Is there a word that describes the act, common of language learners, of using a cumbersome way to say something because they do not know a concise word (almost like I am doing here...).

For example:

That woman is the sister of my father.

Could be more efficiently said as

That woman is my aunt.

But the speaker may not know the word aunt even though they know father and sister.

  • lol great question. I believe there is no single word for that. – Fattie Jul 31 '14 at 8:37
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    As an IT guy I'd use workaround 😄 – Honza Zidek Jul 31 '14 at 10:14
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    @HonzaZidek "Hack", "Temporary Solution", "Java" – Cruncher Jul 31 '14 at 17:02
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    So this questions is itself a circumlocution for circumlocution :| – netigger Aug 1 '14 at 11:45
  • @DavidEverlöf Indeed! I thought it was kind of embarassing... – Deathkill14 Aug 5 '14 at 6:24


And by proxy: roundabout speech, circumduction, circumvolution, periphrasis, or ambage

Roundabout speech refers to using many words (such as "a tool used for cutting things such as paper and hair") to describe something for which a concise (and commonly known) expression exists

source: wikipedia

  • @Deathkill14 a pleasure - I appreciate wikipedia is a poor source, but it gave one of the best examples of usage. – SW4 Jul 31 '14 at 9:00
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    impressive answer – Fattie Jul 31 '14 at 11:29
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    LOL DUDE! you totally spelled it wrong in the heading, heh! :) – Fattie Jul 31 '14 at 11:31
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    Great word, but just to raise the point that it doesn't necessarily address the aspect of the speaker not knowing a better term & in fact, may carry connotations of the opposite, OED says "the use of many words where fewer would do, especially in a deliberate attempt to be vague or evasive." (my emphasis) – anotherdave Aug 1 '14 at 10:08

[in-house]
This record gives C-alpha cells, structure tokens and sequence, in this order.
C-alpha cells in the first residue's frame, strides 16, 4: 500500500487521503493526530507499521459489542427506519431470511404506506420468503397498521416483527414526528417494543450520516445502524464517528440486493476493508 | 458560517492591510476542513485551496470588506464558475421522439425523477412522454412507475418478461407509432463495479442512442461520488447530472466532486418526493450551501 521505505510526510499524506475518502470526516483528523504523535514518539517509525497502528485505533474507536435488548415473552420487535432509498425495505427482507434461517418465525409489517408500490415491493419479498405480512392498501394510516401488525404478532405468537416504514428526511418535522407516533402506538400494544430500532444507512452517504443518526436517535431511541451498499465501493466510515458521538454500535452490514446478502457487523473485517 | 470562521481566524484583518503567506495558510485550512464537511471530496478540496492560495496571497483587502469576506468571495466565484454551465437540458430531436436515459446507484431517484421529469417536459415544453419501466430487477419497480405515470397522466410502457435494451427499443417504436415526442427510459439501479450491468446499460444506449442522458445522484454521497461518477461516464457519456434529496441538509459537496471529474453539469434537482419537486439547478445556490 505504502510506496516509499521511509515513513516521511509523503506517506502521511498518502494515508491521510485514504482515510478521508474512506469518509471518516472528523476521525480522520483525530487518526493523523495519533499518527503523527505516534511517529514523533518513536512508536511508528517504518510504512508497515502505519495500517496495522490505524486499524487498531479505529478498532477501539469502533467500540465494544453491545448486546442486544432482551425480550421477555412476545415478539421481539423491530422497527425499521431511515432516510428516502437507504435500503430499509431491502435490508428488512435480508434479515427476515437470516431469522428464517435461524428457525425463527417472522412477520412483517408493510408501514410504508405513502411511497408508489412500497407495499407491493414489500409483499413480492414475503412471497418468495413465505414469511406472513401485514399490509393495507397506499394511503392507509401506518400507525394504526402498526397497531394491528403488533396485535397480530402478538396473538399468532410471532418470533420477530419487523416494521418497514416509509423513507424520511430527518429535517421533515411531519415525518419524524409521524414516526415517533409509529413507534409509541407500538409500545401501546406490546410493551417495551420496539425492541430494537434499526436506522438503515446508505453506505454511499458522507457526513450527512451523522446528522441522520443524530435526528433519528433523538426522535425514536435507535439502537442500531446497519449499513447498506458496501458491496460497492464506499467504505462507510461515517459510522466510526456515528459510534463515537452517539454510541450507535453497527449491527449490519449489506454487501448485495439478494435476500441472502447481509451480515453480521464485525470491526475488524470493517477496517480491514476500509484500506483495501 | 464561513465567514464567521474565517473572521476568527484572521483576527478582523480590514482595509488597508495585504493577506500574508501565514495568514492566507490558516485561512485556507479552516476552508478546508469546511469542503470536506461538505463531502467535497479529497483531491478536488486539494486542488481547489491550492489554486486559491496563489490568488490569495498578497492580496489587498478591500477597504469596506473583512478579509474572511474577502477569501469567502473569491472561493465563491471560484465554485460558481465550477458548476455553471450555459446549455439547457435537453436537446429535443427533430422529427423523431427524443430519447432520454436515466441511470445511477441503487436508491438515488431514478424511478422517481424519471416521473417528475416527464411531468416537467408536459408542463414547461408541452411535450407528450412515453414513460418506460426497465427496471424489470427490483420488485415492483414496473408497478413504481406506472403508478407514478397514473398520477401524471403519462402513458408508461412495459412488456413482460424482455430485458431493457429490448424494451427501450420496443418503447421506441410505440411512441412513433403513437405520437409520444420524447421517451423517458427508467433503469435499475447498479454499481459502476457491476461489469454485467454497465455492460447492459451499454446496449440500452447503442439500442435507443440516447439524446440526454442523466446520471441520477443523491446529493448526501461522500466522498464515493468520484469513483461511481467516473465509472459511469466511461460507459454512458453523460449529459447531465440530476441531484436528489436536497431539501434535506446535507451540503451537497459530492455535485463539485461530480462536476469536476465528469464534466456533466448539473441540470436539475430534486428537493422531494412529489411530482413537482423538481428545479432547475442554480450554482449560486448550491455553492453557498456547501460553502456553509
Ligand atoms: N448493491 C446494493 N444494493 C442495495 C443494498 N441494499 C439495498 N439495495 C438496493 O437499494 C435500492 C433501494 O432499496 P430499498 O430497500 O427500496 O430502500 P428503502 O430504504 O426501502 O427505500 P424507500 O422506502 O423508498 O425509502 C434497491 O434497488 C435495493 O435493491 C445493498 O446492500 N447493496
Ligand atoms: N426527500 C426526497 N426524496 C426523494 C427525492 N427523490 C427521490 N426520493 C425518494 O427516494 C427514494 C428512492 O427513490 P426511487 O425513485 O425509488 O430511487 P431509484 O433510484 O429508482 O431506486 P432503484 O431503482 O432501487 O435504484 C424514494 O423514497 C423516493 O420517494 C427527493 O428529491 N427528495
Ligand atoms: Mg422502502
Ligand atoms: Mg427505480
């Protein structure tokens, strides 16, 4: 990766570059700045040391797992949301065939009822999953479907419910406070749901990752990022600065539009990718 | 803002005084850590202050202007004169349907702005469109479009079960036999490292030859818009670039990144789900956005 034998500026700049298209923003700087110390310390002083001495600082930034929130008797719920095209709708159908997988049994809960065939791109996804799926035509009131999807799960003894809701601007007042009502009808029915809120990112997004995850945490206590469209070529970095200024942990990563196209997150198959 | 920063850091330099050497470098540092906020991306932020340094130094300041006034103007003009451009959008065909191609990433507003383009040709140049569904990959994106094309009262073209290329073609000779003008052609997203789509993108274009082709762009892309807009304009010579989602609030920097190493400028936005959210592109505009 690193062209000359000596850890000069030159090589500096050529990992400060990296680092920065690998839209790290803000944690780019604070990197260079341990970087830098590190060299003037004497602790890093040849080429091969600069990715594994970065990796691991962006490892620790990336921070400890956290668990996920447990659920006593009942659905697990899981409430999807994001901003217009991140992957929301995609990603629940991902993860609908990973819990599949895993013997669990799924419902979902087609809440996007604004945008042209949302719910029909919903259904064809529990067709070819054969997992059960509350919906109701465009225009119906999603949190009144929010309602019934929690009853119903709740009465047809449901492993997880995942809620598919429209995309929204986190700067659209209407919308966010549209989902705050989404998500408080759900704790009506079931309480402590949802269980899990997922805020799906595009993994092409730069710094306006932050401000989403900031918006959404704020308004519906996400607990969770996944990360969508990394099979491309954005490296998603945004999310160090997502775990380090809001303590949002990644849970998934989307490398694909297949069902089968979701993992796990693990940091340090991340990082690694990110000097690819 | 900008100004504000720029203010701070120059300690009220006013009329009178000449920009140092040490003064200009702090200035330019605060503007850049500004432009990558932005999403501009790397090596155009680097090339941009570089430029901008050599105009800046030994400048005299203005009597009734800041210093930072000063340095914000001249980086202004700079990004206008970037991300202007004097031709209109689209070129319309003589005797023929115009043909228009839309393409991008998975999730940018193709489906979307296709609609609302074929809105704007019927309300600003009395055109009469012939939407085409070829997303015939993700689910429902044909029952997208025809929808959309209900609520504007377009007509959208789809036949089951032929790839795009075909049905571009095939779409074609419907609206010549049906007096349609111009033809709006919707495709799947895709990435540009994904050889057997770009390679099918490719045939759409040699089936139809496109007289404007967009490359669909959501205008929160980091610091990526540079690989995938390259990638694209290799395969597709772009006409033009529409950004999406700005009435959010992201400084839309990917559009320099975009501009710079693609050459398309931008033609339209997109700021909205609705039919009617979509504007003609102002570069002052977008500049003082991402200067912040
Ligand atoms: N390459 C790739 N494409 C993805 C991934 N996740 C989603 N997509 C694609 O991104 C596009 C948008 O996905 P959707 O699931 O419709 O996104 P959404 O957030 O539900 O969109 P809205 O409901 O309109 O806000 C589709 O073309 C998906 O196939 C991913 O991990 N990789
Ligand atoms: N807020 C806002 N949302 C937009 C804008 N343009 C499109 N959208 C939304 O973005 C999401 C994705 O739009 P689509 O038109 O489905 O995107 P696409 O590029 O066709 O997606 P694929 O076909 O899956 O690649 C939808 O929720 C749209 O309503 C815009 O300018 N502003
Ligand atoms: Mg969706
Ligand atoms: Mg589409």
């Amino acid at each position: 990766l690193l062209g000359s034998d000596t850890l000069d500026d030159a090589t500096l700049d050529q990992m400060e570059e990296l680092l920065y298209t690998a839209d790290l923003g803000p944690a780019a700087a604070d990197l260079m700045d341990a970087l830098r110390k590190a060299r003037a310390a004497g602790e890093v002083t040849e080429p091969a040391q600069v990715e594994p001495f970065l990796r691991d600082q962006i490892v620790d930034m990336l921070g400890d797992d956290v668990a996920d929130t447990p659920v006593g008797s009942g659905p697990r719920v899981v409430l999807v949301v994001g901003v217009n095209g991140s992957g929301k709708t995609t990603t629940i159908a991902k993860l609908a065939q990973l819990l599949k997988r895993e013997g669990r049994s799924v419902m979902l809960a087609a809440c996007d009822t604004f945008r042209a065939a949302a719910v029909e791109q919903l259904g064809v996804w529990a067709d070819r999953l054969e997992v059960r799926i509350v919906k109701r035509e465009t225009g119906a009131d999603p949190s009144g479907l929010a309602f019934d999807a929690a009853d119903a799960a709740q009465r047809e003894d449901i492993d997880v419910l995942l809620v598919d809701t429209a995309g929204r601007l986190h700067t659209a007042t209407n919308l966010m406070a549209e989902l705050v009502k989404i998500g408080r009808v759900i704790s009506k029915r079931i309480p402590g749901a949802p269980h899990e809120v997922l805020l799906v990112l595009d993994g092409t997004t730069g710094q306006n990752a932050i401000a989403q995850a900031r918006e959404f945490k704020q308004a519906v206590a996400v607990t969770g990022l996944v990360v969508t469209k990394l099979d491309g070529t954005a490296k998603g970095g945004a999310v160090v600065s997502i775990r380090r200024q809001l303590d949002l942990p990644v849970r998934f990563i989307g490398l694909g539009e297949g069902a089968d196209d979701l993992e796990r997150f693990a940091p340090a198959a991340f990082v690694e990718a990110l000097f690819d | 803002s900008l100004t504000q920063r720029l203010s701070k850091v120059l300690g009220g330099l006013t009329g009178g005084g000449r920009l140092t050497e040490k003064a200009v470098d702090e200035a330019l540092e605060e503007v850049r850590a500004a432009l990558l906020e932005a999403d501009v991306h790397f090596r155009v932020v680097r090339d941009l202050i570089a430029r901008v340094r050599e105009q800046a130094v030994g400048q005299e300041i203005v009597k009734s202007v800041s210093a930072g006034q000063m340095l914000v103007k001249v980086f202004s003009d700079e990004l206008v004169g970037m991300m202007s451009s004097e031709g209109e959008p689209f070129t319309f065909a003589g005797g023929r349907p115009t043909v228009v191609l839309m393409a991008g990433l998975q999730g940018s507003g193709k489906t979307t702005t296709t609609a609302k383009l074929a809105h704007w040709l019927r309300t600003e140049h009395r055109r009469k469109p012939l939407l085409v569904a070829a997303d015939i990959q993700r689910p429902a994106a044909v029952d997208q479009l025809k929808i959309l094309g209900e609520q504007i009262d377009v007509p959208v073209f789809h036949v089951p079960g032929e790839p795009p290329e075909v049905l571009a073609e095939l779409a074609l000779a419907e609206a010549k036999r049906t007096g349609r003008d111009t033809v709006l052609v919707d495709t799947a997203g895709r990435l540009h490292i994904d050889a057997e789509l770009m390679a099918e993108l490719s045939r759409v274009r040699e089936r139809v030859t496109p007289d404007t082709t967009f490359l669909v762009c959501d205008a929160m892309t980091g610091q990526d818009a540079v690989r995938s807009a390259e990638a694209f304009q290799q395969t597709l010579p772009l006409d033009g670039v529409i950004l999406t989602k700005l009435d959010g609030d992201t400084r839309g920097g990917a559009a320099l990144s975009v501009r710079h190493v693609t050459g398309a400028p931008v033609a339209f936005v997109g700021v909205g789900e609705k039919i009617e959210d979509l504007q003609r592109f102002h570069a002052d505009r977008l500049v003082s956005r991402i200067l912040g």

• @anotherdave - the closest seems to be the phrase 'roundabout speech' – SW4 Aug 1 '14 at 10:27

I agree with the commentator above that "circumlocution" has a connotation of intentionality. I would use "floundering" for the behavior originally described, although that might have more of a connotation of incoherence than intended by the original question.


You can talk around the topic, as per this definition from Thefreedictionary.com:

_2. To speak indirectly about: talked around the subject but never got to the point.

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    In my experience "talking around" is usually used when the person is intentionally avoiding directly mentioning specific subject (or word I guess). – OGHaza Jul 31 '14 at 9:57
  • right. talking in a roundabout way is what you say if you don't wanna use "circumlocution" – Fattie Jul 31 '14 at 11:31
  • This is avoidinging directly speaking about a subject, not a word. It's completely different. – Benubird Jul 31 '14 at 14:34

Teachers will often ask their students, learners of English, to paraphrase the word or expression that they are stuck on, this might also include giving a definition of the said word.


a rewording of something written or spoken by someone else.
Oxford dictionaries

  • Hi, wellcome back :)) – user66974 Jul 31 '14 at 13:11

I think that the following terms can be used to indicate a way to express indirectly:

To imply:

  • to indicate or suggest without being explicitly stated.

To mean:

  • To intend to convey or indicate:

  • To be used to express; denote:



Verbose: using more words than is necessary.

  • This is not what the question asks for. – curiousdannii Apr 22 '15 at 4:44
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    +1 from me, because "verbose" is not entirely unrelated. @user118058 , I would suggest that you add an example sentence containing "verbose", for a case where the speaker did not know which word to use. – Prem Apr 22 '15 at 5:15

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